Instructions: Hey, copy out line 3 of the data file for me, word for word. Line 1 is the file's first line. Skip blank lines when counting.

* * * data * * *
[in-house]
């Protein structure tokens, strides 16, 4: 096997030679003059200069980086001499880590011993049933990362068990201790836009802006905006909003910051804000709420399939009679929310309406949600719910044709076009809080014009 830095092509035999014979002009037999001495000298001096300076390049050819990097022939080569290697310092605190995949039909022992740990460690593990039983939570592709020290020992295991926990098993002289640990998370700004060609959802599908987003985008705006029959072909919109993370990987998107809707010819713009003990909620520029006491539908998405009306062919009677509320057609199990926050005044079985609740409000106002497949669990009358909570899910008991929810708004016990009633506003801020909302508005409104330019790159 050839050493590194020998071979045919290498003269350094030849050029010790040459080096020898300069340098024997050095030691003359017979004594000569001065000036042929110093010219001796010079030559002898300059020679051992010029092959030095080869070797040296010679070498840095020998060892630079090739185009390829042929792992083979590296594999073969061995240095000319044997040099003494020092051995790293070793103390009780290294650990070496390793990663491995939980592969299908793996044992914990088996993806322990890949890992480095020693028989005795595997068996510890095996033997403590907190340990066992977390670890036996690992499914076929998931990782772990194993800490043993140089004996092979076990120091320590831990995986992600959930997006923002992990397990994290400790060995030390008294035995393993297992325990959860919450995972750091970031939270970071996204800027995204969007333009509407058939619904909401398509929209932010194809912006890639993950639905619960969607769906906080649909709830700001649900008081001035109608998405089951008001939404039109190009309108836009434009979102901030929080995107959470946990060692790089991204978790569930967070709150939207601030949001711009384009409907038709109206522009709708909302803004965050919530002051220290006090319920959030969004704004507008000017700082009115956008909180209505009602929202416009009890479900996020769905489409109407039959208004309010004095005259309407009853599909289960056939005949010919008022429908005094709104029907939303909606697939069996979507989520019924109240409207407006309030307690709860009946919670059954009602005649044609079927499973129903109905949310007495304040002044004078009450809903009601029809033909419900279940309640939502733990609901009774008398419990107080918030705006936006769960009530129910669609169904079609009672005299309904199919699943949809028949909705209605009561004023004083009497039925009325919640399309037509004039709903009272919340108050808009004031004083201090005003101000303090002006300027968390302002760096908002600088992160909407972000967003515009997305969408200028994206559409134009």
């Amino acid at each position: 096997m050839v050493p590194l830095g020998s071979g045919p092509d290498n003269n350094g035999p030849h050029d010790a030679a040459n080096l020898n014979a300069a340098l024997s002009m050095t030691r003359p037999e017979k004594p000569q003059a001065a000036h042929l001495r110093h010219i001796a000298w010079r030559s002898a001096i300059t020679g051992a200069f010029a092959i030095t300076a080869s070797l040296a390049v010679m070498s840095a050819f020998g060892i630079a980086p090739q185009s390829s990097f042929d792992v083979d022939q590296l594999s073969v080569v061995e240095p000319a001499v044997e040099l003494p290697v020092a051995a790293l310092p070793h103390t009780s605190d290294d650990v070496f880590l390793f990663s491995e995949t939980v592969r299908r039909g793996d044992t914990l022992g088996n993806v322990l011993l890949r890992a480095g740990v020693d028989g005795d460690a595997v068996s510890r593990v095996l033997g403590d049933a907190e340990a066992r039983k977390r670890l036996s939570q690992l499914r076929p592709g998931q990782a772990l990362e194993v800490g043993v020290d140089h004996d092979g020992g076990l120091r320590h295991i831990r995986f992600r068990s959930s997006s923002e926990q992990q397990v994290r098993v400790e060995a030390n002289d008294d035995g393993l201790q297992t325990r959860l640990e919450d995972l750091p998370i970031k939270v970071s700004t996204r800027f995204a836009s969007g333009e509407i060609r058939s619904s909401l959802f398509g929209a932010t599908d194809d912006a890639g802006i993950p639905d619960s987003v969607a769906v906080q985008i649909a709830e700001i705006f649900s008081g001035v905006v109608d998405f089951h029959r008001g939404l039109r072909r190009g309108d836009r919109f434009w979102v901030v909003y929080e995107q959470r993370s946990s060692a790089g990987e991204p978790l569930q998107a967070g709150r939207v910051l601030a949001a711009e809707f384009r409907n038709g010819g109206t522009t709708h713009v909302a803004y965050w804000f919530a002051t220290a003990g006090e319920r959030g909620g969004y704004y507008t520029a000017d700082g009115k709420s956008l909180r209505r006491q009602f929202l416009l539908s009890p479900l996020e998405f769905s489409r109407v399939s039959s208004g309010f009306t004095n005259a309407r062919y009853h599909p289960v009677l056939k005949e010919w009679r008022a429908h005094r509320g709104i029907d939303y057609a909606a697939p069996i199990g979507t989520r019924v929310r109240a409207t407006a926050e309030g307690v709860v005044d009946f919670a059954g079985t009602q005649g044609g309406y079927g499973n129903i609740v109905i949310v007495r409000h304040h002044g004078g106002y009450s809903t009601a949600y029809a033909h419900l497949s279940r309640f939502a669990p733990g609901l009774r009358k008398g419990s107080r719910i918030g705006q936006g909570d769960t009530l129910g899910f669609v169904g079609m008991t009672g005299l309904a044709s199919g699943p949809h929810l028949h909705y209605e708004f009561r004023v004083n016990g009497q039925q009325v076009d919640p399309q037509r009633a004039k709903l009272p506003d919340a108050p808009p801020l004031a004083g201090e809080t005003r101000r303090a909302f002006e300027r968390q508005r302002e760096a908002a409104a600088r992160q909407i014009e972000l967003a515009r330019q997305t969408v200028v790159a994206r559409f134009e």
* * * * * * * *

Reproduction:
């Amino acid at each position: 096997m050839v050493p590194l830095g020998s071979g045919p092509d290498n003269n350094g035999p030849h050029d010790a030679a040459n080096l020898n014979a300069a340098l024997s002009m050095t030691r003359p037999e017979k004594p000569q003059a001065a000036h042929l001495r110093h010219i001796a000298w010079r030559s002898a001096i300059t020679g051992a200069f010029a092959i030095t300076a080869s070797l040296a390049v010679m070498s840095a050819f020998g060892i630079a980086p090739q185009s390829s990097f042929d792992v083979d022939q590296l594999s073969v080569v061995e240095p000319a001499v044997e040099l003494p290697v020092a051995a790293l310092p070793h103390t009780s605190d290294d650990v070496f880590l390793f990663s491995e995949t939980v592969r299908r039909g793996d044992t914990l022992g088996n993806v322990l011993l890949r890992a480095g740990v020693d028989g005795d460690a595997v068996s510890r593990v095996l033997g403590d049933a907190e340990a066992r039983k977390r670890l036996s939570q690992l499914r076929p592709g998931q990782a772990l990362e194993v800490g043993v020290d140089h004996d092979g020992g076990l120091r320590h295991i831990r995986f992600r068990s959930s997006s923002e926990q992990q397990v994290r098993v400790e060995a030390n002289d008294d035995g393993l201790q297992t325990r959860l640990e919450d995972l750091p998370i970031k939270v970071s700004t996204r800027f995204a836009s969007g333009e509407i060609r058939s619904s909401l959802f398509g929209a932010t599908d194809d912006a890639g802006i993950p639905d619960s987003v969607a769906v906080q985008i649909a709830e700001i705006f649900s008081g001035v905006v109608d998405f089951h029959r008001g939404l039109r072909r190009g309108d836009r919109f434009w979102v901030v909003y929080e995107q959470r993370s946990s060692a790089g990987e991204p978790l569930q998107a967070g709150r939207v910051l601030a949001a711009e809707f384009r409907n038709g010819g109206t522009t709708h713009v909302a803004y965050w804000f919530a002051t220290a003990g006090e319920r959030g909620g969004y704004y507008t520029a000017d700082g009115k709420s956008l909180r209505r006491q009602f929202l416009l539908s009890p479900l996020e998405f769905s489409r109407v399939s039959s208004g309010f009306t004095n005259a309407r062919y009853h599909p289960v009677l056939k005949e010919w009679r008022a429908h005094r509320g709104i029907d939303y057609a909606a697939p069996i199990g979507t989520r019924v929310r109240a409207t407006a926050e309030g307690v709860v005044d009946f919670a059954g079985t009602q005649g044609g309406y079927g499973n129903i609740v109905i949310v007495r409000h304040h002044g004078g106002y009450s809903t009601a949600y029809a033909h419900l497949s279940r309640f939502a669990p733990g609901l009774r009358k008398g419990s107080r719910i918030g705006q936006g909570d769960t009530l129910g899910f669609v169904g079609m008991t009672g005299l309904a044709s199919g699943p949809h929810l028949h909705y209605e708004f009561r004023v004083n016990g009497q039925q009325v076009d919640p399309q037509r009633a004039k709903l009272p506003d919340a108050p808009p801020l004031a004083g201090e809080t005003r101000r303090a909302f002006e300027r968390q508005r302002e760096a908002a409104a600088r992160q909407i014009e972000l967003a515009r330019q997305t969408v200028v790159a994206r559409f134009e």